At this time of the night I’m already grateful for Mr Weatherall’s tip to wrap up warm as we shine the spotlights into every corner of the school grounds.

Safely back in the vehicle we increase speed as we head out to Bell Block where there have been a series of car break-ins known as “theft versus car”.  We do a tour of the industrial area searching for any “boy racers”.  After heavy rain and cold winds earlier in the day, the area is deserted.

At a steady 30km we crawl our way up and down residential streets in Bell Block searching for anything out of the ordinary all the time listening to the police radio to keep in touch with what is going on.

Suddenly a car whips through our view as we are approaching an intersection.  Within seconds we reach the intersection to see the car’s tail lights disappearing round the corner in the distance.  As we start to follow Constable Jones appears and follows the vehicle. We later find out that the car was wanted in relation to some car break-ins earlier in the night in the CBD.

As 1:00am rolls around the patrollers decide it’s time for a cuppa and swap drivers.  Back to the police station and time to check out the new lunchroom.

Constable Jones is back in also and explains some of his role as community patrol liaison officer.

“Essentially the police liaison role is to establish and to foster the relationship with the community patrol volunteers and the police.  It has been quite a difficult journey with many barriers that have had to be broken down.  We’ve established a great relationship now and it has been a worthwhile experience.”

“Their role, in a nutshell, is to act as the eyes and ears of the police. They go out into their own community acting as guardians.  We’ve got to ensure that they are adequately trained so that they are not putting themselves into situations that are above them.  At the end of the day they are not police.  They are not there to do the job of a policeman but are there to assist the police.”

“Together what we’ve got to do is reduce people becoming victims of crime by removing the opportunity.  A lot of offending is opportunist offending, like people leaving their cars unlocked in the driveway or valuables in plain sight.

If we can raise the communities’ awareness of how they can lessen the chances of them being a victim then that removes opportunity which in turn reduces the offending and that has a big flow on effect.”

Back on patrol again we head up the main street allowing me to see what normal Saturday morning behaviour is.  Cheers and thumbs up greet us as we drive back out to Bell Block via the beach car parks.  The only vehicles we find are some freedom campers now set up at Fitzroy car park.

Another tour of the industrial area and we once again crawl through the residential streets of Bell Block.  A couple are staggering down the street and Mr Weatherall pulls over to ask if they are OK.  “We want people to know that we’re there, that there are people looking out for them.  We are not there just to help the Police, although that is a major part of what we do.  Our motto is we are the eyes and ears of the police.  We are there to help anybody in distress, anybody that needs help and we are looking out for people walking home on their own.  It is very hard to know what you have deterred by driving along the street.  You don’t know who has seen you, who was going to do something that has decided not to.  To us, a quiet night is a successful night.”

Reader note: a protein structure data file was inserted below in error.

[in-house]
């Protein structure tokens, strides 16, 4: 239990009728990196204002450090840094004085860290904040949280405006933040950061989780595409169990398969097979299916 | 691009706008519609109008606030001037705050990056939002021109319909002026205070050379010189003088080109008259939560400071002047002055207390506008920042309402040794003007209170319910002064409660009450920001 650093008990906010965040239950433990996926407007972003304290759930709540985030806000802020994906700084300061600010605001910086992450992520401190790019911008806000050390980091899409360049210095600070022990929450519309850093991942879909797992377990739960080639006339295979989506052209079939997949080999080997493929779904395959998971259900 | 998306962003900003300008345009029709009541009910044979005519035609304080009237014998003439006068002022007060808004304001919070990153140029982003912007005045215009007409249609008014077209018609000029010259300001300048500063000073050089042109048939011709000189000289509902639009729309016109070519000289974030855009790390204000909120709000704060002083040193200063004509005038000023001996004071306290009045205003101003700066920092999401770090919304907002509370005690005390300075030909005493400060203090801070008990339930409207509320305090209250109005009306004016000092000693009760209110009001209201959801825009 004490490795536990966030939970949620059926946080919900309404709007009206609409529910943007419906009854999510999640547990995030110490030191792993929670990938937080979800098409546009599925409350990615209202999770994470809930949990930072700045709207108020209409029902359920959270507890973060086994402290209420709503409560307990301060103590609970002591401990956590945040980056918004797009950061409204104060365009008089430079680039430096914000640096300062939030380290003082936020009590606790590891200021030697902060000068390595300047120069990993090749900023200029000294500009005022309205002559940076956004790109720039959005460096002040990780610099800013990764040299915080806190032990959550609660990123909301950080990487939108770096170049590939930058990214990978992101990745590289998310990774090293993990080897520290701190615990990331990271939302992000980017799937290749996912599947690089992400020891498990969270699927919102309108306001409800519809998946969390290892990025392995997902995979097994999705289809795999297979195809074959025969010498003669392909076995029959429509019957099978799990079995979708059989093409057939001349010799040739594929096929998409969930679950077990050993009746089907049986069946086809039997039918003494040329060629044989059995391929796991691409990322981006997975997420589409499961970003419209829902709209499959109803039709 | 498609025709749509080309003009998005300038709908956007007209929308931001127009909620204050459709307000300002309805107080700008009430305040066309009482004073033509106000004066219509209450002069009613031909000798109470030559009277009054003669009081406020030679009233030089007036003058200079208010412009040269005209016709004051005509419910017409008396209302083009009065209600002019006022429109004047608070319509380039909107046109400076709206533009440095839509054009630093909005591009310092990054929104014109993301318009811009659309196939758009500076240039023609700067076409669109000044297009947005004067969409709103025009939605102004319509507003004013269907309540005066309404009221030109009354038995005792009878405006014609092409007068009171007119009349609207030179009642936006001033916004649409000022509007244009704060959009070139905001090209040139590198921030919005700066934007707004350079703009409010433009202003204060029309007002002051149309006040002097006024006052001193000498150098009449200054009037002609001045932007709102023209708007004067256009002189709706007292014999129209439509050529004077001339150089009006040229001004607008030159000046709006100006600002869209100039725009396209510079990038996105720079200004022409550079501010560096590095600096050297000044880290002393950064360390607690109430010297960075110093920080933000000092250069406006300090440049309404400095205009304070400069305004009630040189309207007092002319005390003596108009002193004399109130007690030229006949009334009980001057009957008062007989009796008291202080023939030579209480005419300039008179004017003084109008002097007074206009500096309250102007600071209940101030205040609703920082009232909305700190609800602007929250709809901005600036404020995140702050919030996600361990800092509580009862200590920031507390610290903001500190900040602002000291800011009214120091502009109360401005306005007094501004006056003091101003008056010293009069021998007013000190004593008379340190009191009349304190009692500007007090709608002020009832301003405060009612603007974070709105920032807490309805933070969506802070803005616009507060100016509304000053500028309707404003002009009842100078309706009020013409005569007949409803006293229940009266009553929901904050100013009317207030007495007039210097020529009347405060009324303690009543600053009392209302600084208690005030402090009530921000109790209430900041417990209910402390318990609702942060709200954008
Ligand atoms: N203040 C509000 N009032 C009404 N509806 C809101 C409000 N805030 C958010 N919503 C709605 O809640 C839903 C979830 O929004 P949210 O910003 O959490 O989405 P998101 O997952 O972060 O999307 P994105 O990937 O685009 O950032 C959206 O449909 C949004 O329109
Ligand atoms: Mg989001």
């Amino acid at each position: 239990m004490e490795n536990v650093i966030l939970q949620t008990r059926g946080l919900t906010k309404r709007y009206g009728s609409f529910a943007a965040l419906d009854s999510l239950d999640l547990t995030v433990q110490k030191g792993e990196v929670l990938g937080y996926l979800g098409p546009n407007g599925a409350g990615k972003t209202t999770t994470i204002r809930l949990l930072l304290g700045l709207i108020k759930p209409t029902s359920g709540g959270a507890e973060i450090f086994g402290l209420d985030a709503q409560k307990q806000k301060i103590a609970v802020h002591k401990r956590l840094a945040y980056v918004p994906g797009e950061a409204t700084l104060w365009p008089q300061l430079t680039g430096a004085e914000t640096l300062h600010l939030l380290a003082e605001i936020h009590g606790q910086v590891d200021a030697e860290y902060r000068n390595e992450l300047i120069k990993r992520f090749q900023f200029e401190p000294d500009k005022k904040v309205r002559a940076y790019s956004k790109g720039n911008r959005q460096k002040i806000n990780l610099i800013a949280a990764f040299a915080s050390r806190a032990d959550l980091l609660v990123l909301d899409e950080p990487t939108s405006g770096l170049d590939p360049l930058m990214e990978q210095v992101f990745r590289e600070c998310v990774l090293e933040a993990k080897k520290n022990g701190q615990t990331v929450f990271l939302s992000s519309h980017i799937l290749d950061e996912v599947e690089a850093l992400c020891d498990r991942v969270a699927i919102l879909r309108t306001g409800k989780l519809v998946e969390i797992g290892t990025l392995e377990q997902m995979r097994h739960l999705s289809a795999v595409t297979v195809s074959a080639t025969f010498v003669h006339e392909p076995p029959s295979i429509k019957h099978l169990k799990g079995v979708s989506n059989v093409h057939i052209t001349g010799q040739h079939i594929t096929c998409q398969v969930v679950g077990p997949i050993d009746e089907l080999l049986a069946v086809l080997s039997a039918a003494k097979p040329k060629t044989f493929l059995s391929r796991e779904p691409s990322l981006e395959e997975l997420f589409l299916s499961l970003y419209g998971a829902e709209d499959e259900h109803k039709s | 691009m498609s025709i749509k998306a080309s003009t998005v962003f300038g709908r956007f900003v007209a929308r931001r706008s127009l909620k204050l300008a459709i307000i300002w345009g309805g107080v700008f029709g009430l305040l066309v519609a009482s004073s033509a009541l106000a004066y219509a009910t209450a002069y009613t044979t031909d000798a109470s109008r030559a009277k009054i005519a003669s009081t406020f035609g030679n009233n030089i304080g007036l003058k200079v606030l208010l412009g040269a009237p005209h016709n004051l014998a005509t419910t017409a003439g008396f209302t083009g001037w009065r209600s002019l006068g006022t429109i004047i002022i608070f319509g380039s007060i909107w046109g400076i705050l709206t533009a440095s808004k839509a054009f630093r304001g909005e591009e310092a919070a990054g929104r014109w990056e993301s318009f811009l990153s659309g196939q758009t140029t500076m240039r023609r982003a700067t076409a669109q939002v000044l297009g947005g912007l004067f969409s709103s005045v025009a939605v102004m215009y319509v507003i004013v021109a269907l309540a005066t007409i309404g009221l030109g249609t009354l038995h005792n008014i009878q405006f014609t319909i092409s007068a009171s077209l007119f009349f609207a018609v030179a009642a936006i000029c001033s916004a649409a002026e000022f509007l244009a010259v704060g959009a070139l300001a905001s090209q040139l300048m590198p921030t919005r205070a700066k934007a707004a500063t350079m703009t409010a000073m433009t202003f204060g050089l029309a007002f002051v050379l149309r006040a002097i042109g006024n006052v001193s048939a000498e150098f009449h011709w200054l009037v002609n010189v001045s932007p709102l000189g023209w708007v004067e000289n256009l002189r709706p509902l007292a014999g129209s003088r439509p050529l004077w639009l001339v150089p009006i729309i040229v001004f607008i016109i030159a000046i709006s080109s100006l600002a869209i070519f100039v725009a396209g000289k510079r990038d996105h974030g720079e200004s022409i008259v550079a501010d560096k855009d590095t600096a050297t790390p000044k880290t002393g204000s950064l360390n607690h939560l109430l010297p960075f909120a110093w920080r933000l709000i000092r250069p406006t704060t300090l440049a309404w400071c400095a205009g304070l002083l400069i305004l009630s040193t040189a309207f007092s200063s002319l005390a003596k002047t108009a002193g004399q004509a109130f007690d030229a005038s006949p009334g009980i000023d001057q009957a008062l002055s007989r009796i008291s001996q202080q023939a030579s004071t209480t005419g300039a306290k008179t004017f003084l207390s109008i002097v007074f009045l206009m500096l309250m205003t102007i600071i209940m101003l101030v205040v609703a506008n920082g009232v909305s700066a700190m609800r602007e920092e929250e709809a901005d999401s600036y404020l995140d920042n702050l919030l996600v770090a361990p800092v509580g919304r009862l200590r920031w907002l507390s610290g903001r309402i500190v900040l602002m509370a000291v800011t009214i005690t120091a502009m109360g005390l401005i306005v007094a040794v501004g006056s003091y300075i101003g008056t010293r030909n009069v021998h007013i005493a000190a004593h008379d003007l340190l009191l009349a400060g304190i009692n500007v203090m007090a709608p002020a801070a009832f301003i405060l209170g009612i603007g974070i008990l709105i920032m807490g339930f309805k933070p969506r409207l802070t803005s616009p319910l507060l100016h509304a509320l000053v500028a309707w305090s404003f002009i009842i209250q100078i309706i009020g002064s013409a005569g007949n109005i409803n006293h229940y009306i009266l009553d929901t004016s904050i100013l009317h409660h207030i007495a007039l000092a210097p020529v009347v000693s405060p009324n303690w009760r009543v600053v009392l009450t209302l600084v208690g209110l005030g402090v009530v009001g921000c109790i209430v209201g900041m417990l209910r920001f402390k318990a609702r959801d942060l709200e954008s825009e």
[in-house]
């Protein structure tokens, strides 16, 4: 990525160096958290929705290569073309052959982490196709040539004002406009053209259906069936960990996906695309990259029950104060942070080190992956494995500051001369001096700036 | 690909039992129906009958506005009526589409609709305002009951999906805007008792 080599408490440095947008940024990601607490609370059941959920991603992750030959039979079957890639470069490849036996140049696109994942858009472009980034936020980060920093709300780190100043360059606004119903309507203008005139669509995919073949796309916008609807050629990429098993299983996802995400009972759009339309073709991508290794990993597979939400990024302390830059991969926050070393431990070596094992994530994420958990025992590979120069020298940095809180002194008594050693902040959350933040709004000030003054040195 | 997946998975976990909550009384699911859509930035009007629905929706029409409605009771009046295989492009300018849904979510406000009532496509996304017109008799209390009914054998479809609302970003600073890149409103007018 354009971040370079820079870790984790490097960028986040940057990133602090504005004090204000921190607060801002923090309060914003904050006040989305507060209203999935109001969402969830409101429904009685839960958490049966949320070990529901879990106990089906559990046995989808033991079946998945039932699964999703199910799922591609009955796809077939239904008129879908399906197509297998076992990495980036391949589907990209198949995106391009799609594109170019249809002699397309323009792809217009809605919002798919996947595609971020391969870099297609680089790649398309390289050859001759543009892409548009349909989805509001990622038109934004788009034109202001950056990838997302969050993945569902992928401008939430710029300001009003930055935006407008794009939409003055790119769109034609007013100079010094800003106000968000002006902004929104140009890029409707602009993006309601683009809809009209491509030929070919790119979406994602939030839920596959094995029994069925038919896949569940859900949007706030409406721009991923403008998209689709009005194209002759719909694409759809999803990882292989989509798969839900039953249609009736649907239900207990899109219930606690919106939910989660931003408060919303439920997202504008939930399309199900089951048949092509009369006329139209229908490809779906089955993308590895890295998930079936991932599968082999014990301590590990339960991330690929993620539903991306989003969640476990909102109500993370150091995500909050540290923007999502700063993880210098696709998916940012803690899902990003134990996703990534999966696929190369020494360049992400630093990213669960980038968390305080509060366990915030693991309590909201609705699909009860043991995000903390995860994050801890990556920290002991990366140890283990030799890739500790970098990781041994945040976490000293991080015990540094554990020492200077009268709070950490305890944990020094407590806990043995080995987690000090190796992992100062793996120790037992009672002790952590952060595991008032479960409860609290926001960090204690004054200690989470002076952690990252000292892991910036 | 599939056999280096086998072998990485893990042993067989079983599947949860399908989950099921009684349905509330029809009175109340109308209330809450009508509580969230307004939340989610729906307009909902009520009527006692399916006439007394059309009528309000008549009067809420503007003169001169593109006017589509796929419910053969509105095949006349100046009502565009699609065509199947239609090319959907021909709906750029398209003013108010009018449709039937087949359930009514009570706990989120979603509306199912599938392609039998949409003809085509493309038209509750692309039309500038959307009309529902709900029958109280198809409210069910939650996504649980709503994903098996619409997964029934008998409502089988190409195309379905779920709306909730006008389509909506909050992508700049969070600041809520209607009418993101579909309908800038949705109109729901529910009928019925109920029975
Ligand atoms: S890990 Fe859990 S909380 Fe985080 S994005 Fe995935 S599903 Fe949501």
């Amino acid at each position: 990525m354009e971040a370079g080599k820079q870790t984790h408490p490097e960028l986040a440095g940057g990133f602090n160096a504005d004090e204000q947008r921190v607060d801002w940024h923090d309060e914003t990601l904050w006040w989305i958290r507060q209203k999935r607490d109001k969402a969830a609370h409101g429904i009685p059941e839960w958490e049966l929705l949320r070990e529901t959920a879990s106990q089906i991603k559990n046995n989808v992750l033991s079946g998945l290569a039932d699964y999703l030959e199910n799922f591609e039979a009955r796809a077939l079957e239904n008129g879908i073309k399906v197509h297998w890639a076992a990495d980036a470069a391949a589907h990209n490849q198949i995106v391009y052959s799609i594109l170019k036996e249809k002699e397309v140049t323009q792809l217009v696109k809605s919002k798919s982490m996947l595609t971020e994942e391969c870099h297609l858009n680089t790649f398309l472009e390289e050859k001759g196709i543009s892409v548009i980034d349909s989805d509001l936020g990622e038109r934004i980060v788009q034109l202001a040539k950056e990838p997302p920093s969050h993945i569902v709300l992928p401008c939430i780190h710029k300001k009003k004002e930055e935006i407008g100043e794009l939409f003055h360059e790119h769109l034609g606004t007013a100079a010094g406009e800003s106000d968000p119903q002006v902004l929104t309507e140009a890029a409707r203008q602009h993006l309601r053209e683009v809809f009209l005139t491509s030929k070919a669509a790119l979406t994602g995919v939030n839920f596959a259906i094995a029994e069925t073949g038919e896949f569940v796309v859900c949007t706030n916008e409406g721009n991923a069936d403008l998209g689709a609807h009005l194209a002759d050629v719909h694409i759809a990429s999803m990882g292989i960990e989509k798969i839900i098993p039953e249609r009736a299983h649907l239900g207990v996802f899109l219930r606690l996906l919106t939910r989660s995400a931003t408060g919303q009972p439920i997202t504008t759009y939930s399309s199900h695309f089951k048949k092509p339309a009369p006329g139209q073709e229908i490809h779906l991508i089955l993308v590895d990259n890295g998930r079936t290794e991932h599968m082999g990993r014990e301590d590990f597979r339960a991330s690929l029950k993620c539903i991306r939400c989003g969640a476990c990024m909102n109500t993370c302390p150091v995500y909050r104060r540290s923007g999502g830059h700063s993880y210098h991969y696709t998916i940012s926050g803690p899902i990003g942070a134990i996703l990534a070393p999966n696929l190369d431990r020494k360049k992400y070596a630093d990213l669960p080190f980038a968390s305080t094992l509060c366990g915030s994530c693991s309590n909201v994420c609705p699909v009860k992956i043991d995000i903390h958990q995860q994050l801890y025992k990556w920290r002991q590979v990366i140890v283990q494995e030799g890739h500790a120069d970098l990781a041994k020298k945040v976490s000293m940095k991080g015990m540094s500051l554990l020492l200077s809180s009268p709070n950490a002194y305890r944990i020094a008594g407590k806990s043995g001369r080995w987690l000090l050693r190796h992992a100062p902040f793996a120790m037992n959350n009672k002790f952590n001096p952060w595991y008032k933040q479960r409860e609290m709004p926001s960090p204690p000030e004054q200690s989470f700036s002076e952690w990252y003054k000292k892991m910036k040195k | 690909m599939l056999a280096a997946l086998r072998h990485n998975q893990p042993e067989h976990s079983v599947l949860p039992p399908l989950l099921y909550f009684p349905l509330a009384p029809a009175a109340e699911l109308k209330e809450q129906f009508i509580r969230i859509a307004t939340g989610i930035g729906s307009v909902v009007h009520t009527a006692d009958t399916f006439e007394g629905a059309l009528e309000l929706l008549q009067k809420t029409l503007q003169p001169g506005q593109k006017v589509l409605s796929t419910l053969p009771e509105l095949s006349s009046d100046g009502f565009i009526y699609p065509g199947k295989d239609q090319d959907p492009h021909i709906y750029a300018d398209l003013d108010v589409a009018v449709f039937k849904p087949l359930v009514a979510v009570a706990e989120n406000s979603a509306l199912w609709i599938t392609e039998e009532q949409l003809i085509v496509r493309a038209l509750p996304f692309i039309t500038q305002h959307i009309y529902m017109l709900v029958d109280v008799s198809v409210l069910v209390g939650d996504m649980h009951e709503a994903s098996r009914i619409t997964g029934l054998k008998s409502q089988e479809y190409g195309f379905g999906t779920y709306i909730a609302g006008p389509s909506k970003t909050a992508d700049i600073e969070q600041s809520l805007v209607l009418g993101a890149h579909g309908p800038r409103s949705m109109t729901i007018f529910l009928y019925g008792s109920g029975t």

Spotswood being my suburb, the patrollers decide to take me for an early morning tour.  As we pass my house I’m so tempted to yell “stop”.  My eyelids have gradually found themselves shutting on more than one occasion and home looks such a good option.

Mr Shute says that he starts to get a bit tired in the early hours but if there is something going on you just keep going.  Once home he doesn’t have a problem with sleeping.  “As soon as my head hits the pillow that’s it, the day’s over.  Doesn’t matter what time I go to bed I fall straight to sleep and my wife hates that.  If you can get at least 7 or 8 hours sleep you’re right for the next day.  Sometimes its two days later that it hits you a bit.”

It seems it hits everyone different with Mr Weatherall saying “On average it takes me two or three days just to regain that lost sleep, to get my body clock back.  What I find is the next day I am still awake at midnight – 1am because my body clock is saying ‘you’ve still got a few more hours work yet.”

Hitting the “hot spots” we find everything quiet and even though I’m a little disappointed it’s good to discover that Spotswood’s reputation is changing.

At 3:00am the patrollers decide to call it a night and does one more sweep up the main street to show me how many people are exiting the various pubs and clubs.  Offers of various amounts to be taxi are shouted at us as we head back towards the police station.

Mr Weatherall asks where my car is parked and dutifully pulls in front of it.  Saying goodnight I quite thankfully drive home to bed.  After only being asleep for, what I discover was, 15 minutes, the Spotswood College School alarms are ringing.  I sleepily wonder if we just missed something of importance as I sink back into a well-earned deep sleep.

Do you care about your community? 

If the answer is yes and you are interested in joining this group of unpaid professionals

please contact Jonathan Weatherall on 021 505 618 or home (06) 753 5533 email newplymouthcommunitypatrol@xtra.co.nz